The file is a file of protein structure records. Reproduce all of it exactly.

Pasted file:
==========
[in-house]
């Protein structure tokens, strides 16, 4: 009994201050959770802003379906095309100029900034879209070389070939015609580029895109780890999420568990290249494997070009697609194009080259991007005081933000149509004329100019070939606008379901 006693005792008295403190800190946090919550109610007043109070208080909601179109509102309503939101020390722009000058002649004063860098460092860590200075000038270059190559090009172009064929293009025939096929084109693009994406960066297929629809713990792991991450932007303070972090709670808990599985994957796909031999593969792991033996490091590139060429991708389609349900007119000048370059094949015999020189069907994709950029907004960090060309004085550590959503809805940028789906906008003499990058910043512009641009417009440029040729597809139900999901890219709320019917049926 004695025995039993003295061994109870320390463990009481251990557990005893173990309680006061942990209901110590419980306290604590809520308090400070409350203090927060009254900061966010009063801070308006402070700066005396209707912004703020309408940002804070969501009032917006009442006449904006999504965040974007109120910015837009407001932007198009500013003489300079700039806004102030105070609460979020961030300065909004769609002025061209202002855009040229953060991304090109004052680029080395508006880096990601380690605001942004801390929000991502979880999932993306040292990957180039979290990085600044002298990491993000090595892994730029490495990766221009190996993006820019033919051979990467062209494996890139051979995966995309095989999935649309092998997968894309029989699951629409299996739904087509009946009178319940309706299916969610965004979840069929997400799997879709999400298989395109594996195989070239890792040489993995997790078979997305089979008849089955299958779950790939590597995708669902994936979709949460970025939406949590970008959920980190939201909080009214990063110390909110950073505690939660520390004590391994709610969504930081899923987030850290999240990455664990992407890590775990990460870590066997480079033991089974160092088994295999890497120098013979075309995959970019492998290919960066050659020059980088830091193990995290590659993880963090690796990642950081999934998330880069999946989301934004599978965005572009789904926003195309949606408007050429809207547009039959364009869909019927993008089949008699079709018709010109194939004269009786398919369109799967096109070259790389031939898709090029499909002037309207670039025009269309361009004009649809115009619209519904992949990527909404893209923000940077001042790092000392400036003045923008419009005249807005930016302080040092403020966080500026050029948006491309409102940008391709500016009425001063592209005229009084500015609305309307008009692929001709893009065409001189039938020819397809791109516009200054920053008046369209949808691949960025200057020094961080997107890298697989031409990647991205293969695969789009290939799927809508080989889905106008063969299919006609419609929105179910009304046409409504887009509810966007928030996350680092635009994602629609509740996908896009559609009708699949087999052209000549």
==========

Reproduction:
[in-house]
């Protein structure tokens, strides 16, 4: 009994201050959770802003379906095309100029900034879209070389070939015609580029895109780890999420568990290249494997070009697609194009080259991007005081933000149509004329100019070939606008379901 006693005792008295403190800190946090919550109610007043109070208080909601179109509102309503939101020390722009000058002649004063860098460092860590200075000038270059190559090009172009064929293009025939096929084109693009994406960066297929629809713990792991991450932007303070972090709670808990599985994957796909031999593969792991033996490091590139060429991708389609349900007119000048370059094949015999020189069907994709950029907004960090060309004085550590959503809805940028789906906008003499990058910043512009641009417009440029040729597809139900999901890219709320019917049926 004695025995039993003295061994109870320390463990009481251990557990005893173990309680006061942990209901110590419980306290604590809520308090400070409350203090927060009254900061966010009063801070308006402070700066005396209707912004703020309408940002804070969501009032917006009442006449904006999504965040974007109120910015837009407001932007198009500013003489300079700039806004102030105070609460979020961030300065909004769609002025061209202002855009040229953060991304090109004052680029080395508006880096990601380690605001942004801390929000991502979880999932993306040292990957180039979290990085600044002298990491993000090595892994730029490495990766221009190996993006820019033919051979990467062209494996890139051979995966995309095989999935649309092998997968894309029989699951629409299996739904087509009946009178319940309706299916969610965004979840069929997400799997879709999400298989395109594996195989070239890792040489993995997790078979997305089979008849089955299958779950790939590597995708669902994936979709949460970025939406949590970008959920980190939201909080009214990063110390909110950073505690939660520390004590391994709610969504930081899923987030850290999240990455664990992407890590775990990460870590066997480079033991089974160092088994295999890497120098013979075309995959970019492998290919960066050659020059980088830091193990995290590659993880963090690796990642950081999934998330880069999946989301934004599978965005572009789904926003195309949606408007050429809207547009039959364009869909019927993008089949008699079709018709010109194939004269009786398919369109799967096109070259790389031939898709090029499909002037309207670039025009269309361009004009649809115009619209519904992949990527909404893209923000940077001042790092000392400036003045923008419009005249807005930016302080040092403020966080500026050029948006491309409102940008391709500016009425001063592209005229009084500015609305309307008009692929001709893009065409001189039938020819397809791109516009200054920053008046369209949808691949960025200057020094961080997107890298697989031409990647991205293969695969789009290939799927809508080989889905106008063969299919006609419609929105179910009304046409409504887009509810966007928030996350680092635009994602629609509740996908896009559609009708699949087999052209000549």